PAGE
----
Another key female character is Marina, the ex-lover of the leader of the resistance, Giorgio. She's a beautiful but drug addicted actress (the profession should be a clue) in thrall to the Nazis and their stolen goodies and access to drugs. It's Marina who is the catalyst for the final, violent scenes in which Don Pietro and Giorgio are tortured and then killed. Maria Michi's performance is quite something; she veers from desperate for attention from Giorgio to desperate for attention (and narcotics and fur coats) from a female Nazi (suggestions of lesbianism pretty strong here) to desperate at the thought of betraying her countrymen. It's exhausting just watching her. A real twist-the-knife-in moment comes after Marina has fainted at the site of the tortured Giorgio. Female Nazi No.1 walks calmly up to her, takes off the fur coat she'd just given her (her 30 pieces of silver) and proclaims 'for the next time'.

The Children of Rome as a group are almost a whole character in themselves. They're a great model for the typical gang-of-kids-as-adults and a mirror of the adult resistance fighters (the adults are really just as vulnerable as children in the end). The kids in this film are fantastic; energetic, as angry as the adults but amazingly organized and strategic in their cunning, this bunch of little urchins are a force to be reckoned with. Emulating their older role models, the kids get together to blow up a petrol tanker (?). They then scramble back into their apartment block through a side alley hidey hole (later used by the men themselves to escape - what a parallel) a la the kids in The Goonies.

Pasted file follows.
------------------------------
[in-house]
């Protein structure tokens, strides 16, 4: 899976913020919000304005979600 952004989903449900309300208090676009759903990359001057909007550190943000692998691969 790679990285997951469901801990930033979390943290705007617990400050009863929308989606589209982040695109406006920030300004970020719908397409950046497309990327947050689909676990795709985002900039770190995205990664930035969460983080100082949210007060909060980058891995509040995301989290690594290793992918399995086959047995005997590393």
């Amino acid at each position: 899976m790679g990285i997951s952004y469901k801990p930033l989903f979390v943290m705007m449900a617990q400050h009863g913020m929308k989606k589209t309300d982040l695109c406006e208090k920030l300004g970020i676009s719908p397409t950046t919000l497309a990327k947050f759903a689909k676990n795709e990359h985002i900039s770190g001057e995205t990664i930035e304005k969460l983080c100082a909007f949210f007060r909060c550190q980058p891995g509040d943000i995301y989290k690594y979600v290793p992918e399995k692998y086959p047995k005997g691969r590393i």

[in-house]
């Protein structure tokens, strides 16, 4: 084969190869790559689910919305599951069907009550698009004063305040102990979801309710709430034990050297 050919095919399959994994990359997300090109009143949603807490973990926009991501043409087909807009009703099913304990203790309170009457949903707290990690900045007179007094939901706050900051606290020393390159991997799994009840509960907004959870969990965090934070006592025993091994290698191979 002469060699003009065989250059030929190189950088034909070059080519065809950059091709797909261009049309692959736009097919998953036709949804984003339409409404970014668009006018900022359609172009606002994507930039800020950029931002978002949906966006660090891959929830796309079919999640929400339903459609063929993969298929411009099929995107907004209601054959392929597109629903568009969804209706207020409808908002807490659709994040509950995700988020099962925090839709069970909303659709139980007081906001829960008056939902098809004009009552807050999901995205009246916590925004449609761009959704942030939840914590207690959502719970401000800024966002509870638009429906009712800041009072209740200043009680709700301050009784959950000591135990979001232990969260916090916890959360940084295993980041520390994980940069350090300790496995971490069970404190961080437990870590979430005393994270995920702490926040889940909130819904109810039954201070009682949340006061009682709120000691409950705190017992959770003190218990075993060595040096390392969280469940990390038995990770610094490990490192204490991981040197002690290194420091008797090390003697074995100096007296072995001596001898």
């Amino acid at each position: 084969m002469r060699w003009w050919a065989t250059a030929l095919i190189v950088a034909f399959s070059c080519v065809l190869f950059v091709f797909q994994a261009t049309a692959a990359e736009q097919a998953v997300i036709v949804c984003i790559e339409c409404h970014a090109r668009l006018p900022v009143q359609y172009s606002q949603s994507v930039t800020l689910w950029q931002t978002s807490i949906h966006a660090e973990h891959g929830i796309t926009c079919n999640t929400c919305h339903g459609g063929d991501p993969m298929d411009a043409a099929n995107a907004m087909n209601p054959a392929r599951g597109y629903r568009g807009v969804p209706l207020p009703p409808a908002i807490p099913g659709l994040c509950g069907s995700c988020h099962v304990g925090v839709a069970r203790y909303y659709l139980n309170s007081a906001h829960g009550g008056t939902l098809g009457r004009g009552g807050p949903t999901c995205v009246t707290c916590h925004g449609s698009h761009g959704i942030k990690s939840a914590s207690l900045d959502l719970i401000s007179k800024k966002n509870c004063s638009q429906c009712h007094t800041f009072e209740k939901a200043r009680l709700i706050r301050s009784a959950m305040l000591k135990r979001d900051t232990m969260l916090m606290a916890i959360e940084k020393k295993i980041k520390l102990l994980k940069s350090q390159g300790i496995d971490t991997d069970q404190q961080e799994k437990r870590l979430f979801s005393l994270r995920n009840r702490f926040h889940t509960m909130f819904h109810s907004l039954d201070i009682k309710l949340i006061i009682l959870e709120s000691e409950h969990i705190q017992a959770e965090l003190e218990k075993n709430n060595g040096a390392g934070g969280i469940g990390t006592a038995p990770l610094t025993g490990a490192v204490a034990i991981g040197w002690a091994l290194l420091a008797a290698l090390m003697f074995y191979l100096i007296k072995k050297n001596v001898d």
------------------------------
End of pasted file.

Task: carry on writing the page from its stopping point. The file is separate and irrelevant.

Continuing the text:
Their powerlessness is shown along side that of the adults in the final scenes in which they witness the execution by firing squad of Don Pietro. This scene reminded me of Elie Weisel's Night - a partly fictional account of Weisel's time in a concentration camp as a child. The key moment in the book comes as another child is being executed by hanging for being 'exposed' as a thief. As the camp inmates are forced to trudge past his lifeless body, a man asks "Where is God?", the response "He's up there on those gallows". Maybe one of the messages of the film is that God is in amongst the horror and suffering of the Italian people, through the actions of the heroic few. It's only as we follow them from this scene back to their neighbourhood (with St. Peter's in the background, standing proudly as testament to the pride and strength of the city, and religion?) that we see that they are the ones to pick up the baton and re-take Rome.